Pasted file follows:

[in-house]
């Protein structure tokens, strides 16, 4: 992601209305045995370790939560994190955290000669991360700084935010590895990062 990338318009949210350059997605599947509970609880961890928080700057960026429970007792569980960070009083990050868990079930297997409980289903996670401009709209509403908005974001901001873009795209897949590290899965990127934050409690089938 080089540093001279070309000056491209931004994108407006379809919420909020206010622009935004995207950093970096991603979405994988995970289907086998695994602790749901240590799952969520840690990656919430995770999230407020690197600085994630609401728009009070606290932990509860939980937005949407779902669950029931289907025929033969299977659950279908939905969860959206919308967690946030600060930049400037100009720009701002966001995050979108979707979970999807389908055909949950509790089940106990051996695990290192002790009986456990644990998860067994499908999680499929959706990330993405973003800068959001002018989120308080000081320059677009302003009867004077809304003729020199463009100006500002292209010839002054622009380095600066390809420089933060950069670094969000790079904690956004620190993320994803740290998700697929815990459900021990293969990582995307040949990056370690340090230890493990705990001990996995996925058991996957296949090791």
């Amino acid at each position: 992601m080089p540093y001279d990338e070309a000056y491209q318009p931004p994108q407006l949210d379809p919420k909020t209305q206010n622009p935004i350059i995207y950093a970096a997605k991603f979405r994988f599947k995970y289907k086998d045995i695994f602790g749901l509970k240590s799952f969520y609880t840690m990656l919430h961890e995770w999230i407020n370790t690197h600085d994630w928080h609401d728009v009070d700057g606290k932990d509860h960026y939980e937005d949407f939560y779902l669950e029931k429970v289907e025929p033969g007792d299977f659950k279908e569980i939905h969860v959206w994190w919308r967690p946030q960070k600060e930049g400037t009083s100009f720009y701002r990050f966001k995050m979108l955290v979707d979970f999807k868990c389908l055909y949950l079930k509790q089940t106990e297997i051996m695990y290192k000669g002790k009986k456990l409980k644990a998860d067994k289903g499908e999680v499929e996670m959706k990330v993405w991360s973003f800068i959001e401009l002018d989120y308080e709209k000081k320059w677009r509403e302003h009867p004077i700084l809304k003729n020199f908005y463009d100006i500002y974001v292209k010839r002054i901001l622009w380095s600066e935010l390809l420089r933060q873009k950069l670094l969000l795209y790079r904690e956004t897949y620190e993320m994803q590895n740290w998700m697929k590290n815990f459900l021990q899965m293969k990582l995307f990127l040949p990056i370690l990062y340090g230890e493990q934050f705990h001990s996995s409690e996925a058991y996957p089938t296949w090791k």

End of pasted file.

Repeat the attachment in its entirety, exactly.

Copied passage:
[in-house]
């Protein structure tokens, strides 16, 4: 992601209305045995370790939560994190955290000669991360700084935010590895990062 990338318009949210350059997605599947509970609880961890928080700057960026429970007792569980960070009083990050868990079930297997409980289903996670401009709209509403908005974001901001873009795209897949590290899965990127934050409690089938 080089540093001279070309000056491209931004994108407006379809919420909020206010622009935004995207950093970096991603979405994988995970289907086998695994602790749901240590799952969520840690990656919430995770999230407020690197600085994630609401728009009070606290932990509860939980937005949407779902669950029931289907025929033969299977659950279908939905969860959206919308967690946030600060930049400037100009720009701002966001995050979108979707979970999807389908055909949950509790089940106990051996695990290192002790009986456990644990998860067994499908999680499929959706990330993405973003800068959001002018989120308080000081320059677009302003009867004077809304003729020199463009100006500002292209010839002054622009380095600066390809420089933060950069670094969000790079904690956004620190993320994803740290998700697929815990459900021990293969990582995307040949990056370690340090230890493990705990001990996995996925058991996957296949090791």
């Amino acid at each position: 992601m080089p540093y001279d990338e070309a000056y491209q318009p931004p994108q407006l949210d379809p919420k909020t209305q206010n622009p935004i350059i995207y950093a970096a997605k991603f979405r994988f599947k995970y289907k086998d045995i695994f602790g749901l509970k240590s799952f969520y609880t840690m990656l919430h961890e995770w999230i407020n370790t690197h600085d994630w928080h609401d728009v009070d700057g606290k932990d509860h960026y939980e937005d949407f939560y779902l669950e029931k429970v289907e025929p033969g007792d299977f659950k279908e569980i939905h969860v959206w994190w919308r967690p946030q960070k600060e930049g400037t009083s100009f720009y701002r990050f966001k995050m979108l955290v979707d979970f999807k868990c389908l055909y949950l079930k509790q089940t106990e297997i051996m695990y290192k000669g002790k009986k456990l409980k644990a998860d067994k289903g499908e999680v499929e996670m959706k990330v993405w991360s973003f800068i959001e401009l002018d989120y308080e709209k000081k320059w677009r509403e302003h009867p004077i700084l809304k003729n020199f908005y463009d100006i500002y974001v292209k010839r002054i901001l622009w380095s600066e935010l390809l420089r933060q873009k950069l670094l969000l795209y790079r904690e956004t897949y620190e993320m994803q590895n740290w998700m697929k590290n815990f459900l021990q899965m293969k990582l995307f990127l040949p990056i370690l990062y340090g230890e493990q934050f705990h001990s996995s409690e996925a058991y996957p089938t296949w090791k």